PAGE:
This week the Boston Chapter of the AGO (American Guild of Organists) is hosting one of its “Pipe Organ Encounters,” programs designed for young, aspiring organists. The course is chockablock with concerts, visits to organ shops, master classes, private lessons and myriad other offerings. Sunday evening, the opening concert at the First Church of Christ, Scientist (often called “The Mother Church”) featured twenty- three-year-old Nathan Laube, playing the splendid Aeolian-Skinner organ, which with more than 13,000 pipes is the eighth largest in the world.
If Nathan Laube is any indication, the organ has a much brighter future than some would believe in this age of broadening definitions of church music. This young man is an unpretentious, attitude-free, and brilliant artist who, it would seem, has to be one of Malcolm Gladwell’s “Outliers:” if he hasn’t practiced for 10,000 hours yet, he certainly sounds as though he’s on his way to Gladwell’s benchmark. His playing speaks for itself with lucid phrasing, uncanny use of solo and ensemble color, and perception and depth unusual in someone his age. He also spoke about the music with great maturity, and half of Sunday evening’s program was music he had arranged for the organ. No Virgil Fox or Cameron Carpenter flamboyance for this young artist: the music comes first.
Leading off with the Liszt Symphonic Poem from Les Preludes, “Poeme symphonique # 3, Laube made the organ sound as though this music had been written for it rather than an orchestra. I have never heard so many gloriously beautiful sounds emerge from this magnificent instrument, and I’ve enjoyed some superb players there through the years; the Christian Scientists have often welcomed guest organists to their glorious building. The bass themes in this work sounded compelling with the Armageddon-like pedal stops on the organ, and it would be hard to imagine a more convincing performance of this work, by an orchestra or the organ. Playing from memory, young Laube nonetheless must have pushed at least several hundred “pre-sets” (combinations of stops which the organist sets up in advance for a piece of this complexity), and the playing was not only compelling, but flawless in every way.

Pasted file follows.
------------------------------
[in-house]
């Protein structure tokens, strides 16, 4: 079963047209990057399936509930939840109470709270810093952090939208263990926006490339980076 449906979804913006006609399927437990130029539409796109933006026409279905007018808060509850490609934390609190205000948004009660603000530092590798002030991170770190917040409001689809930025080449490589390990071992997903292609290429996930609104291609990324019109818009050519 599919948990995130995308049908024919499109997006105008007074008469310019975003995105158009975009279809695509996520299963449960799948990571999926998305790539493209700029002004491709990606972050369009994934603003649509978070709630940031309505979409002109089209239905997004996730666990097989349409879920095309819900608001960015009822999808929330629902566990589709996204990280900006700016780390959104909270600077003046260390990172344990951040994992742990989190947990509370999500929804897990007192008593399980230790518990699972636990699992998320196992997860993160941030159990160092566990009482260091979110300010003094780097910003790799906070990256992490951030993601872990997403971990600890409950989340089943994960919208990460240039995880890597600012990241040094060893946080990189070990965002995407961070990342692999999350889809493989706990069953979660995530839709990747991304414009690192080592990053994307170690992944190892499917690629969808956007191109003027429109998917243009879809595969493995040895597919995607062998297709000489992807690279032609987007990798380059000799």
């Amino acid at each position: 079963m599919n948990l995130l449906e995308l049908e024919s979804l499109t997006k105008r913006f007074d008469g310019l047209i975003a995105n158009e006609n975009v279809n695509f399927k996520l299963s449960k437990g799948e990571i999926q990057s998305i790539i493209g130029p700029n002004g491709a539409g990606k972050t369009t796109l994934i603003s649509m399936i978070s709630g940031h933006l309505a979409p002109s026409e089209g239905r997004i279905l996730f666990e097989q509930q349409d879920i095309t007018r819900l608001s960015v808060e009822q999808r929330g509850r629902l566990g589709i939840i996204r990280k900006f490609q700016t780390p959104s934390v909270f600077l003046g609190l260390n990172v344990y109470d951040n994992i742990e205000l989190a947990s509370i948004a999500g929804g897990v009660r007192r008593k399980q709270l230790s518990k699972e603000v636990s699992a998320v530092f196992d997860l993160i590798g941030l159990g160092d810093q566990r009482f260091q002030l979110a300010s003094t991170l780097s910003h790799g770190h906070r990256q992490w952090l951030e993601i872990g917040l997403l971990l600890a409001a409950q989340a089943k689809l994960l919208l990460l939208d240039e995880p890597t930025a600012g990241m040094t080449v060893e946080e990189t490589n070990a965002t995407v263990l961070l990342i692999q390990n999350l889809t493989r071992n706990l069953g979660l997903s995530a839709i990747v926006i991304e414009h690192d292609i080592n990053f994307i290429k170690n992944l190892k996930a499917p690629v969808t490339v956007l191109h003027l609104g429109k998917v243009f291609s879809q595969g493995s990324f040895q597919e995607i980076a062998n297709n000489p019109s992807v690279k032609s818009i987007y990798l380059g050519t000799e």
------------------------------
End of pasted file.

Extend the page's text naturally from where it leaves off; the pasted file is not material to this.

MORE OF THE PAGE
Moving on to his own arrangement of Mendelssohn’s piano work Variations Serieuses, Laube explained that he had long felt this piece deserved to be played on the organ. As a great fan of Mendelssohn’s piano pieces (especially as played so stunningly by Murray Perahia), I doubted it would work. But by the time the theme had been given out and one or two variations passed, my anxiety gave way to wonder as I heard things I’d never heard before: in the very best sense, the piece sounded “new” to me, and more “modern” in intriguing ways. I heard Marcel Dupre here, and other older composers there. In one variation, Laube’s use of the silken Diapasons (the fundamental organ tone) on this organ was vivid and rich, achieved both by adding and subtracting stops as well as varying the volume by the use of the swell shades.
Bach’s great Passacaglia & Fugue in C minor led off the second half, and was played in a somewhat traditional way, as well as with phrasing informed by recent ideas of performance practice. The Neo-Classic ensembles which this organ features (along with the richer solo and ensemble colors heard in the first half) were registered so that the music was absolutely clear, while at the same time rich. Where we might twenty years ago have played the basso ostinato of this great theme and variations with a strict legato, Laube’s treatment was more cleanly delineated, and it worked. He kept the pedal line mostly clear of 16’ tone (which sounds an octave below the pitch in the pedals), which had the curious effect of unifying the left and right hand lines with the pedal, revealing and enhancing the cohesion of Bach’s musical texture. The Passacaglia seemed in the most legitimate way to be a bit restrained, but productively so, after which the “take no prisoners” approach to the Fugue restored perfect balance to the pairing of pieces. JSB himself would have reveled in this performance.
Julius Reubke’s Sonata on the 94th Psalm concluded the program. This work could be called an organ warhorse, a “right of passage” piece for aspiring players, and Laube was more than up to the challenge. As the performer had reminded us, the King of Instruments can “roar like a lion” and “purr like a pussycat,” and I’ve never heard it do so more gloriously than during this piece. Some of the quiet, evocative portions of the music, based on the 94th Psalm, sounded like woodland scenes, and the sounds sometimes all but evaporated before our ears — at once clear, atmospheric, and several times hushed down to the vanishing point.
A standing ovation followed, after which Nathan Laube said that since he’d practiced up until the last minute on the program, would we mind if he took a minute or two to set the stops for an encore? Of course we didn’t, and were rewarded with a dizzying romp through another piano piece, the Chopin C-sharp minor Etude. Flawless technique again made this music sound perfect on the organ, and we went out into the night, grateful for a musician who at the tender age of twenty-three can play to this astounding standard, at the same time without a trace of shallowness or overwrought showmanship. Don’t miss him the next time he’s in town!